The many shapes and sizes of mushrooms
Although mushrooms are a popular ingredient in many dishes, their nutritional benefits are often overlooked.
This week on “Take Care,” nutritionist Joan Rogus describes some of the more popular kinds of mushrooms and how to get the most nutrition out of them. Rogus is a registered dietician in central New York who has her own private practice in Syracuse.
You may be familiar with the portabello or the shitake mushroom, but Rogus says that there are “about 2000 edible varieties” of mushrooms. Mushrooms are also the only non-animal food that contain natural vitamin D and are very low in calories.
While food taste is usually categorized into bitter, sweet, sour, and salty, mushrooms fall into a different category.
“Mushrooms impart that fifth taste called umami, which is savory,” says Rogus.
Stronger and meatier mushrooms like portabellos can even be used as substitutes for hamburgers. For those who are less enthusiastic about the taste of mushrooms, white button mushrooms are the blandest type of mushroom and are excellent on pizzas and salads.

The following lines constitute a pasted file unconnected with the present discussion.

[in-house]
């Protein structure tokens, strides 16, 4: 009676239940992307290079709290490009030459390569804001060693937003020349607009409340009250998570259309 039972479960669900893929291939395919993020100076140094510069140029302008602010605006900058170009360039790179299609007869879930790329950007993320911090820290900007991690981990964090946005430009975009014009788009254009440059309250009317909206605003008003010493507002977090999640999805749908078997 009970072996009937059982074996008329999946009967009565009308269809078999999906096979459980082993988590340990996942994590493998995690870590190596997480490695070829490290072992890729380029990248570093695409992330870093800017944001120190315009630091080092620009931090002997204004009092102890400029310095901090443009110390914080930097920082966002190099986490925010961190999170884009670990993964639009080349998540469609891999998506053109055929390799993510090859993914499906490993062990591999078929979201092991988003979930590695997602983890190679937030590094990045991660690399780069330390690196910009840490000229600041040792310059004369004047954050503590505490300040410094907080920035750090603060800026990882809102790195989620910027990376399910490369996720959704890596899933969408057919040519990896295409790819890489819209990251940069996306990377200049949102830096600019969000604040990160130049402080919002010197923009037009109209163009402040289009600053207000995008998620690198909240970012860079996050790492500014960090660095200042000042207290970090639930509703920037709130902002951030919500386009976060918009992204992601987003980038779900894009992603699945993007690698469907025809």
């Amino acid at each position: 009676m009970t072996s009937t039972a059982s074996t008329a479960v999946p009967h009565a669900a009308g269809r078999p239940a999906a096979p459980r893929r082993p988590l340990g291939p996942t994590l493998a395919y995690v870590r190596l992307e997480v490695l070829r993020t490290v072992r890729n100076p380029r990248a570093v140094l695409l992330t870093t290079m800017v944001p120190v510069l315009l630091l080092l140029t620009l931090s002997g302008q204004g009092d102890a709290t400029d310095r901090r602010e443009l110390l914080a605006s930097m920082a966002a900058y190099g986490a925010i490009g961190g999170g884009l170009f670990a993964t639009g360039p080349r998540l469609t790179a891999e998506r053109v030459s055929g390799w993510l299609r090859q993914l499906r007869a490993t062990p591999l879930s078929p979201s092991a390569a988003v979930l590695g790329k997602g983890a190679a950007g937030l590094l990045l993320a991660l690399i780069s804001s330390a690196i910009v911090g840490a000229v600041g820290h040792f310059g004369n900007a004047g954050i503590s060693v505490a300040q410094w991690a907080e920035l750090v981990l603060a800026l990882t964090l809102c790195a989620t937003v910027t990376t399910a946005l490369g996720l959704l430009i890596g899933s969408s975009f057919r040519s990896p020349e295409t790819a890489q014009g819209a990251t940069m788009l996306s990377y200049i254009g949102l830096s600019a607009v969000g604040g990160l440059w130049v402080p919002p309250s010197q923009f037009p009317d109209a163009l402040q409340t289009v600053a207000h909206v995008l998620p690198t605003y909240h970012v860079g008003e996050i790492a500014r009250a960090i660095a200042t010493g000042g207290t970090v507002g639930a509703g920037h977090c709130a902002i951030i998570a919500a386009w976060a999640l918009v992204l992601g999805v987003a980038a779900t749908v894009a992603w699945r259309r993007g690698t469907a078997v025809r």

It is best to eat mushrooms fresh, but Rogus says that they will keep for a week if you take them out of the plastic and put them in a brown paper bag. Dehydrated mushrooms are even easier to preserve, and “can last almost indefinitely.”
Canned mushrooms also last longer, but they are much less nutrient-rich than fresh or dehydrated mushrooms.
After a quick rinse (or soak for dehydrated varieties), your mushrooms can be used as an ingredient in sauces or even as the main course of your meal. Different combinations of mushrooms can create interesting and unique flavors as well.
“I would advise everybody to get a little bit of everything and try them,” says Rogus.